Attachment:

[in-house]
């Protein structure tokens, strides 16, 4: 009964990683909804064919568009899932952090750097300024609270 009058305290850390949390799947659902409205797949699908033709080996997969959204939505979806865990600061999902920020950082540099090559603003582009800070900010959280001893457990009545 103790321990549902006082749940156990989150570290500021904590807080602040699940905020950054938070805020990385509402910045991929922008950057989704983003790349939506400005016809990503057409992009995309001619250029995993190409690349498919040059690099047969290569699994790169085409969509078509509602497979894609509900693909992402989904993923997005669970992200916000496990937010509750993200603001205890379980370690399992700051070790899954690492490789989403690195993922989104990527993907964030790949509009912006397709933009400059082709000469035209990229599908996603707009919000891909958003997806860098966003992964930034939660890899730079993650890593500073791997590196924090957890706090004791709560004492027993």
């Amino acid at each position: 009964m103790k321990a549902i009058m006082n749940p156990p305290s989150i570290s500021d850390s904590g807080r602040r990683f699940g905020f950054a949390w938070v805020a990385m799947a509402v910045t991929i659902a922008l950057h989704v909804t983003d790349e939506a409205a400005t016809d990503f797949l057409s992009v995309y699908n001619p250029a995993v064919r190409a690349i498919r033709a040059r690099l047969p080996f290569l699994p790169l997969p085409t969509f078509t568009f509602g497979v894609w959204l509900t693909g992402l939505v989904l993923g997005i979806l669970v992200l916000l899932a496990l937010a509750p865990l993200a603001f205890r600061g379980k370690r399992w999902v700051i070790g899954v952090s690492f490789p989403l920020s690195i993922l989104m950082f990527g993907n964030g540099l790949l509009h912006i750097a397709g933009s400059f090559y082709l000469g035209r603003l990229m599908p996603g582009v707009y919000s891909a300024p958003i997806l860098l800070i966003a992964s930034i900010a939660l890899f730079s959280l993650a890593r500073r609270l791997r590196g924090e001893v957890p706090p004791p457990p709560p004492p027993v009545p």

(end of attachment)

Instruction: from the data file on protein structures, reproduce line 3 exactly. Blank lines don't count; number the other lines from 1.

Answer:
């Amino acid at each position: 009964m103790k321990a549902i009058m006082n749940p156990p305290s989150i570290s500021d850390s904590g807080r602040r990683f699940g905020f950054a949390w938070v805020a990385m799947a509402v910045t991929i659902a922008l950057h989704v909804t983003d790349e939506a409205a400005t016809d990503f797949l057409s992009v995309y699908n001619p250029a995993v064919r190409a690349i498919r033709a040059r690099l047969p080996f290569l699994p790169l997969p085409t969509f078509t568009f509602g497979v894609w959204l509900t693909g992402l939505v989904l993923g997005i979806l669970v992200l916000l899932a496990l937010a509750p865990l993200a603001f205890r600061g379980k370690r399992w999902v700051i070790g899954v952090s690492f490789p989403l920020s690195i993922l989104m950082f990527g993907n964030g540099l790949l509009h912006i750097a397709g933009s400059f090559y082709l000469g035209r603003l990229m599908p996603g582009v707009y919000s891909a300024p958003i997806l860098l800070i966003a992964s930034i900010a939660l890899f730079s959280l993650a890593r500073r609270l791997r590196g924090e001893v957890p706090p004791p457990p709560p004492p027993v009545p």